$i_y=\liminf_{n\to\infty}\frac{|yX\cap [n_p]|}{n}=\liminf_{n\to\infty}\frac{|\{z\in X|yz\leq n_p\}|}{n}$

$s_y=\limsup_{n\to\infty}\frac{|yX\cap [n_p]|}{n}=\limsup_{n\to\infty}\frac{|\{z\in X|yz\leq n_p\}|}{n}$

Using that the set $\{z\in X|yz\leq n_p\}$ is a set of the form $[m_p]$ for some m, we get:

$\{z\in X|xyz\leq n_p\}=\{z\in X|x(yz)\leq n_p\}=\{z\in X|yz\in\{a\in X|xa\leq n_p\}\}=\{z\in X|yz\leq|\{a\in X|xa\leq n_p\}|_p\}.$

From this we get the inequalities: $i_xi_y\leq i_{xy}$ and $s_{xy}\leq s_xs_y$. In particular if $d_x$ and $d_y$ exists, then $d_{xy}$ exists and $d_{xy}=d_xd_y$. By induction we get that $d_{x^n}$ exists and $d_{x^n}=d_x^n$. If $x\leq y$ we have $\{z\in X|yz\leq n_p\}\subset \{z\in X|yz\leq n_p\}$ so in general $i_y\leq i_x$ and $s_y\leq s_x$ and if both densities exists $d_y\leq d_x$.

If $d_x=1$ for some $x\neq (0,0,\dots)$ we have $d_{x^n}=1$ of all n, and for any y there is a n so that $y\geq x^n$. This gives us $1=i_{x^n}\leq i_y$ which implies that $d_y$ exists for any y and $d_y=1$.

If $d_x=0$ for some x then for any $y\neq (0,0,\dots)$ we know that $d_y$ exists and $d_y=0$: Assume for contradiction that $s_y\gt0$. Then for some n, $y^n\geq x$. This implies that $s_y^n=s_{y^n}\leq s_x=0$. Contradiction.

Assume that $d_x$ and $d_y$ exists and $d_x\in (0,1)$. Now we know that $d_y\in (0,1)$ (I haven't been able to show this without the assumption that $d_y$ exists). We know that for $a,b\in \mathbb{N}$:

$\frac{a}{b}\gt\log_x(y)\Rightarrow x^a\gty^b\Rightarrow d_{x^a}\leq d_{y^b}\Rightarrow d_x^a\leq d_y^b\Rightarrow a\log(d_x)\leq b\log(d_y)\Rightarrow \frac{a}{b}\geq \frac{\log(d_y)}{\log(d_x)}$

(notice that log are taken on numbers in (0,1) so they are negative) where $log$ is the usual logarithm on the reals. Similarly we get $\frac{a}{b}\lt\log_x(y)\Rightarrow \frac{a}{b}\leq \frac{\log(d_y)}{\log(d_x)}$. This tells us that $\log_x(y)=\frac{\log(d_y)}{\log(d_x)}$. From this we get that $-\log(d_x)\log_x(z)=-\log(d_x)\log_y(z)\log_x(y)=-\log(d_y)\log_y(z)$, so the function $\log: X\to \mathbb{R}$ defined by $\log(z)=-\log(d_x)\log_x(z)$ for some $x\in X$ where $d_x$ exists and $d_x\in (0,1)$, doesn't depend on the x we choose. From this function we define $\varphi(z)=e^{\log(z)}$. If $d_z$ exists (again, it would be nice to find a proof that it does or to prove that it does have to) we know that $\varphi(z)=e^{\log(z)}=e^{-\log(d_z)\log_z(z)}=(e^{\log(d_z)})^{-1}=\frac{1}{d_z}$.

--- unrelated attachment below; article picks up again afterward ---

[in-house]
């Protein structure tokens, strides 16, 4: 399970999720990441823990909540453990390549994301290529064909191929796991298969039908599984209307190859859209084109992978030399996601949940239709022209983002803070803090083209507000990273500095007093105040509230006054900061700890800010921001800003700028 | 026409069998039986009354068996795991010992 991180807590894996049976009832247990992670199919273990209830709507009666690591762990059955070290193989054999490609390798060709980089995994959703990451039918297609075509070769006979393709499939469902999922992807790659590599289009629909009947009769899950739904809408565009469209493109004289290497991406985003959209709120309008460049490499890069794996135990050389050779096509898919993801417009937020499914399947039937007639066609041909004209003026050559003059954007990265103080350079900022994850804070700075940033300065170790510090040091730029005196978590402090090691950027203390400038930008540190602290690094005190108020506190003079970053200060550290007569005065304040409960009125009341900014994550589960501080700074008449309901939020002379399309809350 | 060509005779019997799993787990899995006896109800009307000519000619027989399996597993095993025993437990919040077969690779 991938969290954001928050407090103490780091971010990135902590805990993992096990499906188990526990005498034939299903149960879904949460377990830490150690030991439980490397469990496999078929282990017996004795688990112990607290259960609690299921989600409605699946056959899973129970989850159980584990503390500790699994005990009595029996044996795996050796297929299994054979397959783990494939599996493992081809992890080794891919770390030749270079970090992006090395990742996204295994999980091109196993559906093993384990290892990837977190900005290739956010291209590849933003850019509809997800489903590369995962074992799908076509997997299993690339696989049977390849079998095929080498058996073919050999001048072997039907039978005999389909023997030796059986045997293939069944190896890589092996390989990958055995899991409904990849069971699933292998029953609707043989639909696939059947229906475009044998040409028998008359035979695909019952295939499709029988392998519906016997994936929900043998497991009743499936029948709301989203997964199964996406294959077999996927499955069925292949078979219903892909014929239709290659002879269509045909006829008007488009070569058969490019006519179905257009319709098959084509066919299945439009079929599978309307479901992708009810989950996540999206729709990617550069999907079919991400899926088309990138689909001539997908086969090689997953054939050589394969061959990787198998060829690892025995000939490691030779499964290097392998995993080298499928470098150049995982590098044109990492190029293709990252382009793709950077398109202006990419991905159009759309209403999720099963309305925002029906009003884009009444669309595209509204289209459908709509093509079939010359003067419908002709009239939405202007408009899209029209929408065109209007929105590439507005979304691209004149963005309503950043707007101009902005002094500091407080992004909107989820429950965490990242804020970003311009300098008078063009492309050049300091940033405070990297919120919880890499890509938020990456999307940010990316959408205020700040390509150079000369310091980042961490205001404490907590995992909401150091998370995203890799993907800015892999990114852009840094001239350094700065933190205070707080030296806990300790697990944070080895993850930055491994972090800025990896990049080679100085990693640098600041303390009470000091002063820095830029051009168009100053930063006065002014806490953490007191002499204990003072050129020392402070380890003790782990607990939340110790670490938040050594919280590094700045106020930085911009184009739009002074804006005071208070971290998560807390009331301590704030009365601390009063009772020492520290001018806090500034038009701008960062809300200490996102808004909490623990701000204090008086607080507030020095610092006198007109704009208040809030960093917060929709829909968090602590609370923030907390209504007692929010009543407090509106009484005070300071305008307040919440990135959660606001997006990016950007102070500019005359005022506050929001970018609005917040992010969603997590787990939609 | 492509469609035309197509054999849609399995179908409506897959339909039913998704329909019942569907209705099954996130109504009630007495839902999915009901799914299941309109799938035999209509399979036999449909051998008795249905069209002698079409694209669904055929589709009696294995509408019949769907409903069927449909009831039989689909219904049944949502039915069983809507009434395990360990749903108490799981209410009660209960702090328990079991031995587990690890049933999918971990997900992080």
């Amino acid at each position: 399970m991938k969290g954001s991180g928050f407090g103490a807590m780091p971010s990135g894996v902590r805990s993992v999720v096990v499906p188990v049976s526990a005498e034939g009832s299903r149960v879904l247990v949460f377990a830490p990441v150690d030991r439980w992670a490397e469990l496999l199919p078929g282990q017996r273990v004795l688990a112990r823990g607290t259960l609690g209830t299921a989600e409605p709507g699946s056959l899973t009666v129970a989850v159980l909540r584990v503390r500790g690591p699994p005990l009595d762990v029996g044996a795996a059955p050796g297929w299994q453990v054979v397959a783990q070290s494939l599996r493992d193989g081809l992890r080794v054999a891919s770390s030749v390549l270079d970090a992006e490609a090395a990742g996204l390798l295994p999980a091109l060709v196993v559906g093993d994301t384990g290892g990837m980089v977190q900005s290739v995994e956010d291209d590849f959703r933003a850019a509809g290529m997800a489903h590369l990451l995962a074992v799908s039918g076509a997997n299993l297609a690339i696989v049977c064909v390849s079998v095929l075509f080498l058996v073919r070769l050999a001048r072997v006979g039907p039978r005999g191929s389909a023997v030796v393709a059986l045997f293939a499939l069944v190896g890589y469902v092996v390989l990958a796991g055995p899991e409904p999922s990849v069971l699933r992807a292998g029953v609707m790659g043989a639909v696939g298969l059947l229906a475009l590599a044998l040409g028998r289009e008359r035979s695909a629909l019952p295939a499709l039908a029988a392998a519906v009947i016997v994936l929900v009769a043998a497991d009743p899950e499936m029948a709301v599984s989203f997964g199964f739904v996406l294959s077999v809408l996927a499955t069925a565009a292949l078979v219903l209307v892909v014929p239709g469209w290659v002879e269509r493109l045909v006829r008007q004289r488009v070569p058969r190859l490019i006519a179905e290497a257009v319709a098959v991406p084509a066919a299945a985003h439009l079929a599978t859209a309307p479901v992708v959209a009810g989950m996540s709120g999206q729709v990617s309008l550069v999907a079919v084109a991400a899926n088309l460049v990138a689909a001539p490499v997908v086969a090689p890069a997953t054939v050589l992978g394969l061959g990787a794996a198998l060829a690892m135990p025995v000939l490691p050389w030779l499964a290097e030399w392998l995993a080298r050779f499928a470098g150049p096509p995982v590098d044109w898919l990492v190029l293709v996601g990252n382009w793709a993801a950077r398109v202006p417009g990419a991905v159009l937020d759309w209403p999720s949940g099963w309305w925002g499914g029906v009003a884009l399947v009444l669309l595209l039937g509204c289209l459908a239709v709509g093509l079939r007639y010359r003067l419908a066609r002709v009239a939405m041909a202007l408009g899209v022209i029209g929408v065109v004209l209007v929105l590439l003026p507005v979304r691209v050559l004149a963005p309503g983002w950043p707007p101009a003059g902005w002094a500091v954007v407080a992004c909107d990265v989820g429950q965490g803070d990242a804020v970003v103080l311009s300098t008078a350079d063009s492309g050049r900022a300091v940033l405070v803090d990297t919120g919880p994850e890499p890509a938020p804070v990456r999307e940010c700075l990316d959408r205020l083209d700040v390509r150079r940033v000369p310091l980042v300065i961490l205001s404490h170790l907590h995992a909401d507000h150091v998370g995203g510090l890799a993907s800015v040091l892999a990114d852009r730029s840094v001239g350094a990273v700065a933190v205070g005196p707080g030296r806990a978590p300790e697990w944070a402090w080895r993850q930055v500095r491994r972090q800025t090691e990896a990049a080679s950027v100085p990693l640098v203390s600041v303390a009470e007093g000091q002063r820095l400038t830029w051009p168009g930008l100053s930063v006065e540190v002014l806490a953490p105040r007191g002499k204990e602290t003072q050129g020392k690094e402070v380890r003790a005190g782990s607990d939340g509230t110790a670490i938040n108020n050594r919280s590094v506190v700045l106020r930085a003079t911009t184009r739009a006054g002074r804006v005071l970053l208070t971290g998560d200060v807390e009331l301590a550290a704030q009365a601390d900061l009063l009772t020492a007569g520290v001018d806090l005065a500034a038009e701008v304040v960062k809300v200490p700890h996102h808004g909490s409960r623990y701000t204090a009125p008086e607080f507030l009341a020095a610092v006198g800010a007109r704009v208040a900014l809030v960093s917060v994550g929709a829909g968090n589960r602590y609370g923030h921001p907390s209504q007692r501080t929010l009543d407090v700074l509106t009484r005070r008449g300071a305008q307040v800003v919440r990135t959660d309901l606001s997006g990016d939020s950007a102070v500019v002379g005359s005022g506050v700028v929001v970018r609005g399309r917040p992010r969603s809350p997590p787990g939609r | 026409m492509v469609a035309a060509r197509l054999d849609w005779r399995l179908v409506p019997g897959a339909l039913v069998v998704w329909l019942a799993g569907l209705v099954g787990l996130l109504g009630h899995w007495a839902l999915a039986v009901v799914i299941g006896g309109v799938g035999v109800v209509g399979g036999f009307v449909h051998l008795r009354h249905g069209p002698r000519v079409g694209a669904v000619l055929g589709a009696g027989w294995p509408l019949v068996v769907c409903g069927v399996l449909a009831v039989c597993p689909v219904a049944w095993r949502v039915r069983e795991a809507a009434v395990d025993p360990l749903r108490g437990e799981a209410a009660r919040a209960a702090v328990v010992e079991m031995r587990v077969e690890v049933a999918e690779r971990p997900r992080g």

## Density of the set of pseudointegers

If there exists a $x\in X: d_x\in (0,1)$, we define

$d=\lim_{n\to\infty}\frac{|\varphi(X)\cap (0,n]|}{n}$

if the limit exist. This limit can be greater than 1 and for the integers it is 1. This means that looking only at the structure of X, we can "see if there is too few/many pseudointegers" compared to the integers.

Here I would like to have a proof that d exists under some assumptions. Using the next paragraph this would imply that $d_x$ exists for all $x\in X$. I don't think it is enough to assume that $d_x\in (0,1)$ for one x, but it might be enough to assume that $d_x,d_y \in (0,1)$ for some x,y such that $\log_x(y)$ is irrational.

## From $d$ to $d_x$

Let $\varphi: X \to\mathbb{R}$ be any function such that $\varphi(x)\varphi(y)=\varphi(xy)$ and $x\leq y \Rightarrow \varphi(x)\leq \varphi(y)$, and such that the density

$d=\lim_{n\to\infty}\frac{|\varphi(X)\cap (0,n]|}{n}$

exists and $d\in (0,\infty)$ (in particular this implies that $\lim_{n\to\infty}\varphi(n_p)=\infty$). We can now find $d_x$:

$d_x=\lim_{n\to\infty}\frac{|\{z\in X|xz\leq n_p\}|}{n}=\lim_{n\to\infty}\frac{|\{z\in X|\varphi(x)\varphi(z)\leq \varphi(n_p)\}|}{|\{z\in X|\varphi(z)\leq \varphi(n_p)\}|}=\lim_{n\to\infty}\frac{|\varphi(X)\cap (0,\frac{\varphi(n_p)}{\varphi(x)}]|}{\varphi(n_p)}\frac{\varphi(n_p)}{|\varphi(X)\cap (0,\varphi(n_p)]|}=\frac{1}{\varphi(x)}.$

Notice that in general we don't have $\{z\in X|xz\leq n_p\}=\{z\in X|\varphi(x)\varphi(z)\leq \varphi(n_p)\}$ but $\{z\in X|\varphi(x)\varphi(z)\lt \varphi(n_p)\}\subset\{z\in X|xz\leq n_p\}\subset\{z\in X|\varphi(x)\varphi(z)\leq \varphi(n_p)\}$. The above works because we are taking limits.